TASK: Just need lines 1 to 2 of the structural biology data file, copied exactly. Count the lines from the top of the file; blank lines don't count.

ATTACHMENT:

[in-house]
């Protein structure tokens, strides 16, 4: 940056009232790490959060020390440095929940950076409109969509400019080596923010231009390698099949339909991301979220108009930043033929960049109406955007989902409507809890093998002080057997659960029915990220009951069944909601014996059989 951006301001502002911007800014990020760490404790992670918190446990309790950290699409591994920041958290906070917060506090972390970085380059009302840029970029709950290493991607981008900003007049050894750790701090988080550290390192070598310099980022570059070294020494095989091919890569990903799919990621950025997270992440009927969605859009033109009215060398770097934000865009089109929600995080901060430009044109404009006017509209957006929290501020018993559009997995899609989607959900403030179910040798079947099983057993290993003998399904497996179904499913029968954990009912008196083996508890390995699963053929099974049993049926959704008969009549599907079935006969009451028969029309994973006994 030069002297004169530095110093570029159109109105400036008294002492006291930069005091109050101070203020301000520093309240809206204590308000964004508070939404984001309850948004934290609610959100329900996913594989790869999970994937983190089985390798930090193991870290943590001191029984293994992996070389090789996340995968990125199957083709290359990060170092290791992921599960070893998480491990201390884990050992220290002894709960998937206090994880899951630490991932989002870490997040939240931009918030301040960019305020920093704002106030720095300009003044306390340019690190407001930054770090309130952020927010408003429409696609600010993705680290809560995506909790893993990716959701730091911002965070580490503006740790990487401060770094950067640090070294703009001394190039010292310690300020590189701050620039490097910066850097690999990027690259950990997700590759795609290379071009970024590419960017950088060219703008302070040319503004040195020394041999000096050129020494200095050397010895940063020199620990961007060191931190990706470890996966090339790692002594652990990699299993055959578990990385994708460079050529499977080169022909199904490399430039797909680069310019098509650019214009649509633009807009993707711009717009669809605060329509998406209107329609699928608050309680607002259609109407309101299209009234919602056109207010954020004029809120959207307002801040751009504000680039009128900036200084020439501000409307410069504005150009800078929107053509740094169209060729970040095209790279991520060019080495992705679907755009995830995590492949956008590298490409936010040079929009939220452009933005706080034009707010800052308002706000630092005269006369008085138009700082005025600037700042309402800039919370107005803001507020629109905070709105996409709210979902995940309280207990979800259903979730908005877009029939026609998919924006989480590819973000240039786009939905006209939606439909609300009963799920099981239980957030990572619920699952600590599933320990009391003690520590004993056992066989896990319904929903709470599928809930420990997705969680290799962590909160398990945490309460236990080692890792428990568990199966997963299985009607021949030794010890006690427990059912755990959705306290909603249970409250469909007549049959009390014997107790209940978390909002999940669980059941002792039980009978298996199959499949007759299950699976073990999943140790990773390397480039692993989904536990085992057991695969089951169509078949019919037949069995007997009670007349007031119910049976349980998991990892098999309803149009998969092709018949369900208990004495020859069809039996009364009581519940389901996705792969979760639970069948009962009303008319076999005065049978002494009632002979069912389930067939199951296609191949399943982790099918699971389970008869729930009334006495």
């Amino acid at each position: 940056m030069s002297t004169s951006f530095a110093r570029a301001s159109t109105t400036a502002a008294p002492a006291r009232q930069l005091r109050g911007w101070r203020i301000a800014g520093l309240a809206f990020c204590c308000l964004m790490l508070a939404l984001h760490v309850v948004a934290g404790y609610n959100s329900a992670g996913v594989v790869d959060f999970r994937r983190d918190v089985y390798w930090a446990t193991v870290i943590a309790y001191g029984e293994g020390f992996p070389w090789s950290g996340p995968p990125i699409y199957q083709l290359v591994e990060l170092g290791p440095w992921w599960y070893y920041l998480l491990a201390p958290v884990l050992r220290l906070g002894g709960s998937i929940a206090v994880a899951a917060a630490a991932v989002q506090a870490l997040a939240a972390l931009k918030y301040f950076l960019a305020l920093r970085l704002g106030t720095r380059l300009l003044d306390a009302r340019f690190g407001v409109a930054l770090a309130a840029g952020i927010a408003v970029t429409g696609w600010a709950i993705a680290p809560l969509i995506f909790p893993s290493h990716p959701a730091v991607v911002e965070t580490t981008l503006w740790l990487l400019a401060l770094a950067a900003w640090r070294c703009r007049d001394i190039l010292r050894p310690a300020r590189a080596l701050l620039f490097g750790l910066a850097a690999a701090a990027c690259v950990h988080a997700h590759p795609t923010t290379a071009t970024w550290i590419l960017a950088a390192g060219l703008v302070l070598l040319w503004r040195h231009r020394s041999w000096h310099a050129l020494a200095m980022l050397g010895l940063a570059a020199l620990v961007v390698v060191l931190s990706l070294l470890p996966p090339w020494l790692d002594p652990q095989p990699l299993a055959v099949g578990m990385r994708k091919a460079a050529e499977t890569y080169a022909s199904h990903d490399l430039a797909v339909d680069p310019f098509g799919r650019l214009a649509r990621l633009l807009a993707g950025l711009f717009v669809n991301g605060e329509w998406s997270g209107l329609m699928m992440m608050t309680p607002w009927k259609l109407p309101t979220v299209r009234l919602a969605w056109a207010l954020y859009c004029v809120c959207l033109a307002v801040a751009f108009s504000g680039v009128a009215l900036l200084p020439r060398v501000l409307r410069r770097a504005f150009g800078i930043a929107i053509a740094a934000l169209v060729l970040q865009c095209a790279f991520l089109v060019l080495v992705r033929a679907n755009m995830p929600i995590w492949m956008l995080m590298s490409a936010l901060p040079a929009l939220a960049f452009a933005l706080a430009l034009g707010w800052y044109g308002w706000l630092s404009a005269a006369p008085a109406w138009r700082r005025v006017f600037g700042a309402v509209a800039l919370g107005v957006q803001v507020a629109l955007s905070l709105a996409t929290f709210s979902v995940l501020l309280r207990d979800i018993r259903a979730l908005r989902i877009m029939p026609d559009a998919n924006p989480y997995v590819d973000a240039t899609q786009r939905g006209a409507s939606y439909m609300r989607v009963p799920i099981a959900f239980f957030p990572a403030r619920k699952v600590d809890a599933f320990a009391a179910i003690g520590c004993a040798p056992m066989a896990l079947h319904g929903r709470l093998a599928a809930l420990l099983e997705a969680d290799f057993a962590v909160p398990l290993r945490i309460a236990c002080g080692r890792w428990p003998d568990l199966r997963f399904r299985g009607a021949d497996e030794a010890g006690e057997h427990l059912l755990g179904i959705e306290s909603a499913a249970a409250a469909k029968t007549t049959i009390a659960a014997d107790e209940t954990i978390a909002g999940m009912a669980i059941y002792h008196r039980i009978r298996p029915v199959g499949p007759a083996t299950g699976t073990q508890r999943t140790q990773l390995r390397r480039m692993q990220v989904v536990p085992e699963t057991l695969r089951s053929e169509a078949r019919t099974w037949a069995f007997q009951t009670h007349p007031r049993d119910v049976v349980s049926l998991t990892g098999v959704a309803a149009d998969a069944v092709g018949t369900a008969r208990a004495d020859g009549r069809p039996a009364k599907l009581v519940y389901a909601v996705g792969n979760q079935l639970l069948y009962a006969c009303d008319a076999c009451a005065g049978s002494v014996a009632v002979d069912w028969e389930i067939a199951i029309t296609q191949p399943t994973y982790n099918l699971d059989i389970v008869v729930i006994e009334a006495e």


[in-house]
């Protein structure tokens, strides 16, 4: 940056009232790490959060020390440095929940950076409109969509400019080596923010231009390698099949339909991301979220108009930043033929960049109406955007989902409507809890093998002080057997659960029915990220009951069944909601014996059989 951006301001502002911007800014990020760490404790992670918190446990309790950290699409591994920041958290906070917060506090972390970085380059009302840029970029709950290493991607981008900003007049050894750790701090988080550290390192070598310099980022570059070294020494095989091919890569990903799919990621950025997270992440009927969605859009033109009215060398770097934000865009089109929600995080901060430009044109404009006017509209957006929290501020018993559009997995899609989607959900403030179910040798079947099983057993290993003998399904497996179904499913029968954990009912008196083996508890390995699963053929099974049993049926959704008969009549599907079935006969009451028969029309994973006994 030069002297004169530095110093570029159109109105400036008294002492006291930069005091109050101070203020301000520093309240809206204590308000964004508070939404984001309850948004934290609610959100329900996913594989790869999970994937983190089985390798930090193991870290943590001191029984293994992996070389090789996340995968990125199957083709290359990060170092290791992921599960070893998480491990201390884990050992220290002894709960998937206090994880899951630490991932989002870490997040939240931009918030301040960019305020920093704002106030720095300009003044306390340019690190407001930054770090309130952020927010408003429409696609600010993705680290809560995506909790893993990716959701730091911002965070580490503006740790990487401060770094950067640090070294703009001394190039010292310690300020590189701050620039490097910066850097690999990027690259950990997700590759795609290379071009970024590419960017950088060219703008302070040319503004040195020394041999000096050129020494200095050397010895940063020199620990961007060191931190990706470890996966090339790692002594652990990699299993055959578990990385994708460079050529499977080169022909199904490399430039797909680069310019098509650019214009649509633009807009993707711009717009669809605060329509998406209107329609699928608050309680607002259609109407309101299209009234919602056109207010954020004029809120959207307002801040751009504000680039009128900036200084020439501000409307410069504005150009800078929107053509740094169209060729970040095209790279991520060019080495992705679907755009995830995590492949956008590298490409936010040079929009939220452009933005706080034009707010800052308002706000630092005269006369008085138009700082005025600037700042309402800039919370107005803001507020629109905070709105996409709210979902995940309280207990979800259903979730908005877009029939026609998919924006989480590819973000240039786009939905006209939606439909609300009963799920099981239980957030990572619920699952600590599933320990009391003690520590004993056992066989896990319904929903709470599928809930420990997705969680290799962590909160398990945490309460236990080692890792428990568990199966997963299985009607021949030794010890006690427990059912755990959705306290909603249970409250469909007549049959009390014997107790209940978390909002999940669980059941002792039980009978298996199959499949007759299950699976073990999943140790990773390397480039692993989904536990085992057991695969089951169509078949019919037949069995007997009670007349007031119910049976349980998991990892098999309803149009998969092709018949369900208990004495020859069809039996009364009581519940389901996705792969979760639970069948009962009303008319076999005065049978002494009632002979069912389930067939199951296609191949399943982790099918699971389970008869729930009334006495």